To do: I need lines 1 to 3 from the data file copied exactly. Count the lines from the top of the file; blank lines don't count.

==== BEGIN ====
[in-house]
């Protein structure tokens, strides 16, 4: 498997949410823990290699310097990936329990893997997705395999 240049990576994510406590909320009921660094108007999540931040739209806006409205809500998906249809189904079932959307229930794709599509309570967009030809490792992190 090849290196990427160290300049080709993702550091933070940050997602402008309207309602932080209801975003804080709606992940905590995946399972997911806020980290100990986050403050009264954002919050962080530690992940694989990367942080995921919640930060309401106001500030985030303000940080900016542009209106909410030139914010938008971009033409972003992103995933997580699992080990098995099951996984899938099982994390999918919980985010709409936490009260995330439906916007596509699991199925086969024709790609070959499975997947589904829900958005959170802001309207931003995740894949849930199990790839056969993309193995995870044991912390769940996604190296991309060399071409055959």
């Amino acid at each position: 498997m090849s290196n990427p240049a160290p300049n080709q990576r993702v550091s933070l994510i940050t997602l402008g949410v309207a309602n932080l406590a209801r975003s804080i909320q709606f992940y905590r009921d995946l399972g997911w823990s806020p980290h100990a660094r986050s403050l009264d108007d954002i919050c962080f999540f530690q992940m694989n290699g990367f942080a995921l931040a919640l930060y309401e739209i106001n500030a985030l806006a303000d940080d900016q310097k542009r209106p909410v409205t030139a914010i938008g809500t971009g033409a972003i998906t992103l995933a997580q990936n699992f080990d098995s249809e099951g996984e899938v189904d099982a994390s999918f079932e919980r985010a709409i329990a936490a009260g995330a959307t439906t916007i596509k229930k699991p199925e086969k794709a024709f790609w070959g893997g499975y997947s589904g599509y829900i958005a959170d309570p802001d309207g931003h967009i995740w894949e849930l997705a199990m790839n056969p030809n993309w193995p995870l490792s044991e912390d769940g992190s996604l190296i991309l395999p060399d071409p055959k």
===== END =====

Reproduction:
[in-house]
């Protein structure tokens, strides 16, 4: 498997949410823990290699310097990936329990893997997705395999 240049990576994510406590909320009921660094108007999540931040739209806006409205809500998906249809189904079932959307229930794709599509309570967009030809490792992190 090849290196990427160290300049080709993702550091933070940050997602402008309207309602932080209801975003804080709606992940905590995946399972997911806020980290100990986050403050009264954002919050962080530690992940694989990367942080995921919640930060309401106001500030985030303000940080900016542009209106909410030139914010938008971009033409972003992103995933997580699992080990098995099951996984899938099982994390999918919980985010709409936490009260995330439906916007596509699991199925086969024709790609070959499975997947589904829900958005959170802001309207931003995740894949849930199990790839056969993309193995995870044991912390769940996604190296991309060399071409055959």
């Amino acid at each position: 498997m090849s290196n990427p240049a160290p300049n080709q990576r993702v550091s933070l994510i940050t997602l402008g949410v309207a309602n932080l406590a209801r975003s804080i909320q709606f992940y905590r009921d995946l399972g997911w823990s806020p980290h100990a660094r986050s403050l009264d108007d954002i919050c962080f999540f530690q992940m694989n290699g990367f942080a995921l931040a919640l930060y309401e739209i106001n500030a985030l806006a303000d940080d900016q310097k542009r209106p909410v409205t030139a914010i938008g809500t971009g033409a972003i998906t992103l995933a997580q990936n699992f080990d098995s249809e099951g996984e899938v189904d099982a994390s999918f079932e919980r985010a709409i329990a936490a009260g995330a959307t439906t916007i596509k229930k699991p199925e086969k794709a024709f790609w070959g893997g499975y997947s589904g599509y829900i958005a959170d309570p802001d309207g931003h967009i995740w894949e849930l997705a199990m790839n056969p030809n993309w193995p995870l490792s044991e912390d769940g992190s996604l190296i991309l395999p060399d071409p055959k």